Carbonated drinks & Vapour Permeability
Or how flavour & shelf life changes between a plastic bottle and a can and is leading to a "Designer revolution" in materials
It is well known that that flavour of the fizz changes between a bottle and a drinks can and the shelf life changes as well. Surprisingly, these differences arise from exactly the same cause - Vapour Permeability. Fortunately, although the science behind this is "challenging", there is a simple solution that helps manufacturers deal with it. And a revolution in materials design is on the way.
Both flavour and shelf-life problems are caused because carbon dioxide permeates out through the material sides of the plastic bottle, the cap and the can. It does this at different rates so, within twelve weeks, a plastic bottle can lose up to 15 percent of its carbon dioxide fizz!
The answer is to determine the precise vapour permeability of the finished bottle or canned product during both the design and quality control stages. The first measurement allows you to find or develop the best material for the product – and different drinks often need different materials. Ginger ale, for example, has almost twice the carbonation of most colas. The second stage - quality control, allows you to identify and minimise the inevitable drift of materials away from their specification, thus preventing problems before they happen.
Modern equipment is fast, accurate and can measure the vapour permeability of each component either separately, or as a finished bottle, can or carton. Due to changes during the manufacturing process, a container may be only a quarter as effective a barrier as the material in a flat form!
Pressure and temperature can both be controlled using an array of different sensors, using different physical principals. This enables our equipment to characterise an ever expanding range of materials, compounds, containers, products and laminates.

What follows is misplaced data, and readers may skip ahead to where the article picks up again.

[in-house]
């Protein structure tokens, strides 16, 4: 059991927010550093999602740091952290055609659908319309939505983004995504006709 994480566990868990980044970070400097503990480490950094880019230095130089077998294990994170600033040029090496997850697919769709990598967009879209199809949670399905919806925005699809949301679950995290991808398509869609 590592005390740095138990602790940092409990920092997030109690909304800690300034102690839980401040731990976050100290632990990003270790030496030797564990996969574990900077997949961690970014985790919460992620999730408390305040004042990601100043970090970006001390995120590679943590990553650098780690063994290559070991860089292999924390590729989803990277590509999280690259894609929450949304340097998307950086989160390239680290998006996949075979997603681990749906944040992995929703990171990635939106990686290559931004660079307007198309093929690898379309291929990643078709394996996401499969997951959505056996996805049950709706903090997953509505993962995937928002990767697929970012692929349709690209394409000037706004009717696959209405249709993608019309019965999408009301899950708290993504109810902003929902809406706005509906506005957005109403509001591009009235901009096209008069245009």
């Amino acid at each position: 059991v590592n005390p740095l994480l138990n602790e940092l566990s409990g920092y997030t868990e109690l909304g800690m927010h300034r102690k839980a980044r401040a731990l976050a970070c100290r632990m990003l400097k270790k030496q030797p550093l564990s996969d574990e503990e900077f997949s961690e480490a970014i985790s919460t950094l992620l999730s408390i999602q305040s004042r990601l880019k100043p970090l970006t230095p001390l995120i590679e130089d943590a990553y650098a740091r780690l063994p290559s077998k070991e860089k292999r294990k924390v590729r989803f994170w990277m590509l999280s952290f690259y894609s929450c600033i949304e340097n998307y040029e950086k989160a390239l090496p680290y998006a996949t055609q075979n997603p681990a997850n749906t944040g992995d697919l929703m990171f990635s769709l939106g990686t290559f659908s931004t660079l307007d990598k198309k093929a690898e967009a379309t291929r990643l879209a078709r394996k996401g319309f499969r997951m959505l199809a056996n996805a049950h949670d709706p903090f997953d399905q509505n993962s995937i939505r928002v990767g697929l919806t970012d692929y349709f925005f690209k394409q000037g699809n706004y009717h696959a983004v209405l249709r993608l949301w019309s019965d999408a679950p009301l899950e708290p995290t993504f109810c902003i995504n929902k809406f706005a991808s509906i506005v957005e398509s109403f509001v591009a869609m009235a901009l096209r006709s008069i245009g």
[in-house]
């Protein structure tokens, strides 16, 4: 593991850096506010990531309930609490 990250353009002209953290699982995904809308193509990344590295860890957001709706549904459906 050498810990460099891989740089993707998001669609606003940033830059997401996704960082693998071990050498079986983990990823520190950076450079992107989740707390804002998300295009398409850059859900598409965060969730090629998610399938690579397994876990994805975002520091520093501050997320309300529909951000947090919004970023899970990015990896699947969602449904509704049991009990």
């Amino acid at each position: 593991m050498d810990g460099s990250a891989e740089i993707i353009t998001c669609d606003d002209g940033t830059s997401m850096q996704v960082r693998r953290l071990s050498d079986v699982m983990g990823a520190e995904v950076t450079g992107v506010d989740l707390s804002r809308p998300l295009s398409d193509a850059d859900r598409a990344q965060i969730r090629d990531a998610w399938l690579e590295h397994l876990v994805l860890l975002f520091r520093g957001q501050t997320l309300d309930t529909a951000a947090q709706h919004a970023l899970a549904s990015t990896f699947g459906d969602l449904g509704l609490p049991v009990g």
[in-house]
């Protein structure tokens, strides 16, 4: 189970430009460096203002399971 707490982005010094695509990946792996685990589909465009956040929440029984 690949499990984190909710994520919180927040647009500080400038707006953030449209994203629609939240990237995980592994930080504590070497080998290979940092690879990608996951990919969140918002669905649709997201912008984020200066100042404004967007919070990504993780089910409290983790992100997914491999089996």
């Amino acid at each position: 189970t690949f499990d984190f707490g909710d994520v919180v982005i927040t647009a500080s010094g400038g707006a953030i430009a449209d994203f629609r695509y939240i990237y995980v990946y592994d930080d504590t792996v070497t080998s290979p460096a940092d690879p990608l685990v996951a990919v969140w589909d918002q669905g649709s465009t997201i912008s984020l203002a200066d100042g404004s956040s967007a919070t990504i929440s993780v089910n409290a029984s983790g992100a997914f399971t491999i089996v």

Perhaps surprisingly there is a problem with drinks cans as well. Despite modern developments in can-lining, carbon dioxide actually dissolves the metal through the vapour permeability of its coating. This can be measured using the same Versaperm equipment.
When plastic bottles were introduced just after WW2 (1947), they were hailed as wonder product – and twenty five years later when PET bottles reached the market they were thought to be ultimate answer for fizzy drinks.
Now, once again we are on the brink of a revolution and are about to undergo an entire sea change - with the potential for improving the shelf life (possibly ten times longer for fizzy drinks) as well as enhancing the quality and taste. We call it the "Designer Coating Revolution," and it has already started. It will change the way in which drinks are bottled and affects both fizzy and still drinks.
The solution began with the development of a series of vapour permeability controlling coatings and materials. These can be effectively laminated together into a single material in such a way that their vapour permeability and strength qualities combine into a unique material that has been optimised for an individual and specific-carbonated drink product.
Until the 1990s it wasn't technically or commercially feasible to do this and get the perfect combination of vapour permeability to various gases combined with rigidity and strength. This was because measuring the vapour permeability involved sealing a small cup with a material (e.g. PET ), weighing it very accurately, then reweighing it weeks or months later to determine the tiny weight change caused by the escape (or ingress) of vapour through the material.
Fortunately, the latest ranges of devices we design and manufacture, use different measurement techniques that count the rate at which individual molecules of gas or vapour permeate in or out. New detectors produce measurements that are fast and highly accurate and this cuts the timescale (and costs) from a period of months down to a few hours. This makes testing of different materials to produce a designer coatings for a specific product with its various vapour permeability requirements has become easy.
The result is designer materials with vapour permeability rates optimised for the formulation of a specific brand of drink. The first such bottles are already on the market.
Technical note: In beer, carbonation depends on extra factors. Most common beers are carbonated by forcing CO2 into the liquid but micro-brews are often carbonated by the brewer's yeast and sugar.
Click here for an article on Designer coated materials for fizzy drinks
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